A homeless lady struggles on Busan’s side streets.
A depiction of homelessness that understands how tiny discoveries can take on outsized significance in a deficiency of any domestic constants, Park Suk-Young’s Steel Flower observes a immature lady whose life on a streets is altered by a solid stroke of a tap-dance class. Not during all a dainty or trivializing feel-good story a summary competence suggest, a film instead proves to be roughly oppressively dour. Moments of attrition miscarry a monotony, though don’t sufficient to give a South Korean prolongation most interest for Stateside auds.
Jeong Ha-Dam stars as a unknown immature lady whose homelessness is never explained. We usually know that she lives out of a singular rolling suitcase, scrounging discard food from grill tables and squatting in whatever dirty deserted home she can find during a finish of a night. Though we can’t see it in her scarcely affectless eyes, she does have some incentive toward self-preservation, however unsound it is: She regularly inquires about practice during cafes and shops, though she can find no workaround when her impending bosses ask for a phone series or residence where they can hit her. In one peculiar, half-comic scene, she butchers a normal “irasshaimase!” that greets congregation of a Japanese grill so badly one wonders if she’s deranged.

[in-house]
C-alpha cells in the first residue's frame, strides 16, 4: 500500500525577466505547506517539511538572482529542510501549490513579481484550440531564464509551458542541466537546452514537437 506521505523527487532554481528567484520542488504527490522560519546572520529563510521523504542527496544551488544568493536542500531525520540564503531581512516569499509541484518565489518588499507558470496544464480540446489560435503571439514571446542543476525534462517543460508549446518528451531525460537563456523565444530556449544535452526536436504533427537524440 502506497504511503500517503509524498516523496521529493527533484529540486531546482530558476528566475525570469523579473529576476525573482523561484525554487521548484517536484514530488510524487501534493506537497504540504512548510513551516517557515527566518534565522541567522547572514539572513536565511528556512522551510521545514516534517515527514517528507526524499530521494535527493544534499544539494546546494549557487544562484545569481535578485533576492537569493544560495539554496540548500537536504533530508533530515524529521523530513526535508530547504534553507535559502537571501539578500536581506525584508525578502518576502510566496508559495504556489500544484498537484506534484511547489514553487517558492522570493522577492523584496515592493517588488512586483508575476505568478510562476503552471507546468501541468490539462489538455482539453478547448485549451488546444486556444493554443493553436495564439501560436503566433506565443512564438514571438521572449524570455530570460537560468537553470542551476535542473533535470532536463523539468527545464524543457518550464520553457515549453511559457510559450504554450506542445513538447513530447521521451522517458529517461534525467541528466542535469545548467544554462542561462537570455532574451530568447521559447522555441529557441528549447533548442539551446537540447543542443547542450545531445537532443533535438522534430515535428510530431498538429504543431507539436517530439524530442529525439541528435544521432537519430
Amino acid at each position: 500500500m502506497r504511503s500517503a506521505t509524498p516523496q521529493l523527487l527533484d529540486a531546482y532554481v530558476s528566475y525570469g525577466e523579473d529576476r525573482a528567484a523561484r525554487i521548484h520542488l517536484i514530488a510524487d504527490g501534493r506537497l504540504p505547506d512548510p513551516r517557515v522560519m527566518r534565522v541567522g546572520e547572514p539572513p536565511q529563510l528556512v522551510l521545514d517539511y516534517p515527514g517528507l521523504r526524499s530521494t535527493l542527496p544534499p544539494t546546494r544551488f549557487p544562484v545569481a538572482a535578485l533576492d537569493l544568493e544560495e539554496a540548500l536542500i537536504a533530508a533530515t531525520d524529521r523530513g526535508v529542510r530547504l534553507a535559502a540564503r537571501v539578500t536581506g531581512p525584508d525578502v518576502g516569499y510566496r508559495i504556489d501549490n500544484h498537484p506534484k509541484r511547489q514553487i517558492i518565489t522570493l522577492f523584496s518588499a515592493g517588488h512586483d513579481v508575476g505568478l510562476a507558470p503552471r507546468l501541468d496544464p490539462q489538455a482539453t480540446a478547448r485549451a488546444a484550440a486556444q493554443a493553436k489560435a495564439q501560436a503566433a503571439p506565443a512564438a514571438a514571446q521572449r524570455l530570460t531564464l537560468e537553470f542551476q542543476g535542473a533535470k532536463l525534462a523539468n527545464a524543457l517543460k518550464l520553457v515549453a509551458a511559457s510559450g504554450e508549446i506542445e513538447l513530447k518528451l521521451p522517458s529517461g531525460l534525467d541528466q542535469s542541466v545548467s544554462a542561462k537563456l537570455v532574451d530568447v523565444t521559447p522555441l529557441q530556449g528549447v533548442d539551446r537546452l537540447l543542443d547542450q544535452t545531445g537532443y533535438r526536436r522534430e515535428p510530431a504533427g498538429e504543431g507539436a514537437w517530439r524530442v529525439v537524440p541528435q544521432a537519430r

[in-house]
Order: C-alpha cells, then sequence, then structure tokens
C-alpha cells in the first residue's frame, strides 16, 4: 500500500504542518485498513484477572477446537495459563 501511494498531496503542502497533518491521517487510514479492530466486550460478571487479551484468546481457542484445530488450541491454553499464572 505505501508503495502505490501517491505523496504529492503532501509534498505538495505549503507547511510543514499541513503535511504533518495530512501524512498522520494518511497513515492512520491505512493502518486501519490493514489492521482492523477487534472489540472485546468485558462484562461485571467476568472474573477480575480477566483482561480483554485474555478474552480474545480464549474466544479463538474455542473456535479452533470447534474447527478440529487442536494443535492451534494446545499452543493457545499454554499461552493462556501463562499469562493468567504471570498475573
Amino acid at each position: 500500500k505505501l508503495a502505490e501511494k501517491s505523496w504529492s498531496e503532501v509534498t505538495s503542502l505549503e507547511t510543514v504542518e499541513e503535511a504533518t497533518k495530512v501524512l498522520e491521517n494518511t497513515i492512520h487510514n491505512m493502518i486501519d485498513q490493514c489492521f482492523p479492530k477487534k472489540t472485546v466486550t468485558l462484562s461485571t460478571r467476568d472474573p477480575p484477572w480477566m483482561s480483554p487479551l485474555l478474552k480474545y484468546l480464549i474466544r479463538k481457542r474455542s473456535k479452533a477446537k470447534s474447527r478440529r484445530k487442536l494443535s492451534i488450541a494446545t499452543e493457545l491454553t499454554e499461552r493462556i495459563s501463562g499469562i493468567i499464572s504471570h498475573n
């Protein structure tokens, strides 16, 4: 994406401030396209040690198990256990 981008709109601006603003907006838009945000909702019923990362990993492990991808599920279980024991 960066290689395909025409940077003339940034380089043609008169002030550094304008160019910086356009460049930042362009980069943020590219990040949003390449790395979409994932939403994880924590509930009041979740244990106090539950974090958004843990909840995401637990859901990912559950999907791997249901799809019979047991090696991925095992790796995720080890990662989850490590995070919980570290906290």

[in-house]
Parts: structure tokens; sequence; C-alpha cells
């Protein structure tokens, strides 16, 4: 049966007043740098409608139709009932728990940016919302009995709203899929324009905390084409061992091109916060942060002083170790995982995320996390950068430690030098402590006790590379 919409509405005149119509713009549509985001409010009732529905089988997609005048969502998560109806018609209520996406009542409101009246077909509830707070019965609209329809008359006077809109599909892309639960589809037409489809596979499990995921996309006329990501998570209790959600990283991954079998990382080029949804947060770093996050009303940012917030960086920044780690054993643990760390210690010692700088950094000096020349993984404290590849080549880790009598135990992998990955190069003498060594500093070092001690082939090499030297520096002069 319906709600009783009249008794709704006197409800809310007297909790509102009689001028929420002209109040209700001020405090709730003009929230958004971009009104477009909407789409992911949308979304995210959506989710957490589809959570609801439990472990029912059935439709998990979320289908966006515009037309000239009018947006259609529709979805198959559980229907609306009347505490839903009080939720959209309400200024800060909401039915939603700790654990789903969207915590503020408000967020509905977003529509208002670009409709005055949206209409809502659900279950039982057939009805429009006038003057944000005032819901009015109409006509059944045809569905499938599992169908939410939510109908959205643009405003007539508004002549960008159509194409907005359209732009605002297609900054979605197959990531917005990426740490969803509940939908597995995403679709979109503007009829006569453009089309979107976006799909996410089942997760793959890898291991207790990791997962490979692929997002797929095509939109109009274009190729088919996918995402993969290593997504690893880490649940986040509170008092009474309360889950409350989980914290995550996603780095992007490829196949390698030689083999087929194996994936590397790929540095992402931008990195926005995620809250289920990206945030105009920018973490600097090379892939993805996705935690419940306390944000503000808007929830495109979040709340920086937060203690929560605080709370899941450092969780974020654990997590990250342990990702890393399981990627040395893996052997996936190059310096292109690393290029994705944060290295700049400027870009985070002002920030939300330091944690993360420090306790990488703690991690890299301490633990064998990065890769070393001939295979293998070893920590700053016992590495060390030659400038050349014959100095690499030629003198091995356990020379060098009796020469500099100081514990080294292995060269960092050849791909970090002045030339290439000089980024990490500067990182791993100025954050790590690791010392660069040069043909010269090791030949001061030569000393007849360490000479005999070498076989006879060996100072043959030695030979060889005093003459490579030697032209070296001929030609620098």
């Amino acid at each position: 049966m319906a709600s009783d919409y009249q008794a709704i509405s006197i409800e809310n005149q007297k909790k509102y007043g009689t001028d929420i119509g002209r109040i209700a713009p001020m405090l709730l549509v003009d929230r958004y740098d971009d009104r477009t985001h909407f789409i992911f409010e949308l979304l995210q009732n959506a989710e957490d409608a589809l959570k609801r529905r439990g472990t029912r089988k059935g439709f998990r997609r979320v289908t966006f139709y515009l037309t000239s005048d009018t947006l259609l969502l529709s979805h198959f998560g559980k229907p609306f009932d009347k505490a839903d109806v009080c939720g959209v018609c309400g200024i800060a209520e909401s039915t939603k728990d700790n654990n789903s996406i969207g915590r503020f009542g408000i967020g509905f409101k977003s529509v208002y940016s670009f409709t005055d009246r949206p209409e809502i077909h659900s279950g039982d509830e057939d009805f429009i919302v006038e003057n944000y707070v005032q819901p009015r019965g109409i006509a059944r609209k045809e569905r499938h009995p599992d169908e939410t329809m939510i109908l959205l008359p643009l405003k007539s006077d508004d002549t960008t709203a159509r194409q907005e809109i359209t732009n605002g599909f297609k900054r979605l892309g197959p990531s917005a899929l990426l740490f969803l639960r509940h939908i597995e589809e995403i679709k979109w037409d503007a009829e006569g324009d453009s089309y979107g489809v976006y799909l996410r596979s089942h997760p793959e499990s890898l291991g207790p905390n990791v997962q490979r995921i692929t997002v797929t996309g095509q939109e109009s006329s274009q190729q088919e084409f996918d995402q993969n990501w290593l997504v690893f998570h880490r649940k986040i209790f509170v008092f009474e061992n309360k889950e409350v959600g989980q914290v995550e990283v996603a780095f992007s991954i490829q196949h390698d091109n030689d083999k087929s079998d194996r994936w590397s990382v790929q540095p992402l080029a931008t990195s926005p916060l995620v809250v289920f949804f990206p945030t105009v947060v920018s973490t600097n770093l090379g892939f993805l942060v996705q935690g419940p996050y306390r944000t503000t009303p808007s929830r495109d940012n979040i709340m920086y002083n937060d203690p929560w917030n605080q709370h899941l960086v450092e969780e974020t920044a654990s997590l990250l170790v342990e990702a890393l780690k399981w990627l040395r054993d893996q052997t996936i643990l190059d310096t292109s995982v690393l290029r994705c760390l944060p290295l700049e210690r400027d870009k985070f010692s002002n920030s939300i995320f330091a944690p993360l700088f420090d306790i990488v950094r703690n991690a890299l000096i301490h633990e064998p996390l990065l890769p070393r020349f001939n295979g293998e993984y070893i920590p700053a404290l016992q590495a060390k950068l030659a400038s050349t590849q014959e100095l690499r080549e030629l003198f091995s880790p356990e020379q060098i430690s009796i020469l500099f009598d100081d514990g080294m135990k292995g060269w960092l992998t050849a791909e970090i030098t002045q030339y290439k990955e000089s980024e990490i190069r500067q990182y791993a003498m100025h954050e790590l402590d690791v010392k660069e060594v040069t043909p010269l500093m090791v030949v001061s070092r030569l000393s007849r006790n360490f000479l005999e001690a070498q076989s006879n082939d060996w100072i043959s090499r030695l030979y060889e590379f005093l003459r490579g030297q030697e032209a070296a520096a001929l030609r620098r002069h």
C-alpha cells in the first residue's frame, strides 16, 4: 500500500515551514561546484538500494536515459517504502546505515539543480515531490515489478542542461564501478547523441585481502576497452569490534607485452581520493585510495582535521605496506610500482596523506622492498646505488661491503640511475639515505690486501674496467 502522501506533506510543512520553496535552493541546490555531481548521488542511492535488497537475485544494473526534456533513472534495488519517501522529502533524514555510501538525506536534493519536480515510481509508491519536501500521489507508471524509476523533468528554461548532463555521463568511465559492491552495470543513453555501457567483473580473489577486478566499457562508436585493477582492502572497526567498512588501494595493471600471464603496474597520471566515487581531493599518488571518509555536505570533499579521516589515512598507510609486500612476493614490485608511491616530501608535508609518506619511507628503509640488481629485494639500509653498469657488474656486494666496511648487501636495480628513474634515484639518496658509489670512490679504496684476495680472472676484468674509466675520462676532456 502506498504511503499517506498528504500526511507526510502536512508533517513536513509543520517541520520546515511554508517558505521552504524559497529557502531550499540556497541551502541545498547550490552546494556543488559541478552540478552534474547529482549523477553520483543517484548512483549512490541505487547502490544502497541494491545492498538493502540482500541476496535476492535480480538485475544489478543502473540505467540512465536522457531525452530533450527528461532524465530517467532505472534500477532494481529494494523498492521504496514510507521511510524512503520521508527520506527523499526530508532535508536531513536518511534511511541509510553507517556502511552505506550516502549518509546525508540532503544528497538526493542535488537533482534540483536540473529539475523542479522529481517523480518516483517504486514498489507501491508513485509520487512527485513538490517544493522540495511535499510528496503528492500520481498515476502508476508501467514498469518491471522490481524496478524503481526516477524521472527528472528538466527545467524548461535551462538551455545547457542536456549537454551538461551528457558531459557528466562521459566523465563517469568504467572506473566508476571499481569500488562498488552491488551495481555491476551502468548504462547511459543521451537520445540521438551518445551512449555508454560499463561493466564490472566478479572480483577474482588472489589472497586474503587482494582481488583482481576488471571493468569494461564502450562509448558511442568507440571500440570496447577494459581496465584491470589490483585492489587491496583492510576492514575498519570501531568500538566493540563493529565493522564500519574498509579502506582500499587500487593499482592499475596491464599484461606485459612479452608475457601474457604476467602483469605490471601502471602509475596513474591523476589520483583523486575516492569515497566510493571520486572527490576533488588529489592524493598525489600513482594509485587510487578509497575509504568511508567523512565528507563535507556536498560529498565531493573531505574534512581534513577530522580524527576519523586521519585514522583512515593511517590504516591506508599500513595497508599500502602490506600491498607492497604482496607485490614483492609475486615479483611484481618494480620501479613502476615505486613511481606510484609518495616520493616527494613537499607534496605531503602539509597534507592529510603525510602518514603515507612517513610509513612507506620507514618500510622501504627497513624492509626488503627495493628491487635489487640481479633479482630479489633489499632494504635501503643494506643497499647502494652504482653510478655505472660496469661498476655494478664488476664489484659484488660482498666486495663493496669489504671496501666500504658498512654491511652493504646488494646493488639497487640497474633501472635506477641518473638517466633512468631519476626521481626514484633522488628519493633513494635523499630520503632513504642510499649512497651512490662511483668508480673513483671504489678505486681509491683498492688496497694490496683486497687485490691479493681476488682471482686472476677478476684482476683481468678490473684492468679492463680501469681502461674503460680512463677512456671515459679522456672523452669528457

Strangers mostly spin on this clearly infirm woman, infrequently in ways one struggles to believe. She gets in several earthy scuffles, and eventually becomes a aim of a bullying alcoholic in an nauseous stage that isn’t scarcely as convincing as a surrounding, dialogue-free scenes that observe her on her own.
As for a tap-dance category that captures her attention, Park treats it reduction as a impulse of beauty than a cognitive curiosity — a find a lady puzzles over, attempting to replicate stairs on barren streets, lending her harried wanderings some kind of kinetic intention. It’s not fun — distant from it — though it’s only adequate hint to keep her going until a universe stops perplexing to kick her up.
Production company: MoviEngine
Cast: Jeong Ha-Dam
Director-Screenwriter: Park Suk-Young
Producers: Bak Seong-Jin
Directors of photography: Park Hyeong-Ik, Oh Tae-Seung
Editor: Cho Hyun-Ju
Composer: Kim Dong-Ki
Venue: Marrakech International Film Festival (In Competition)
In Korean, 83 minutes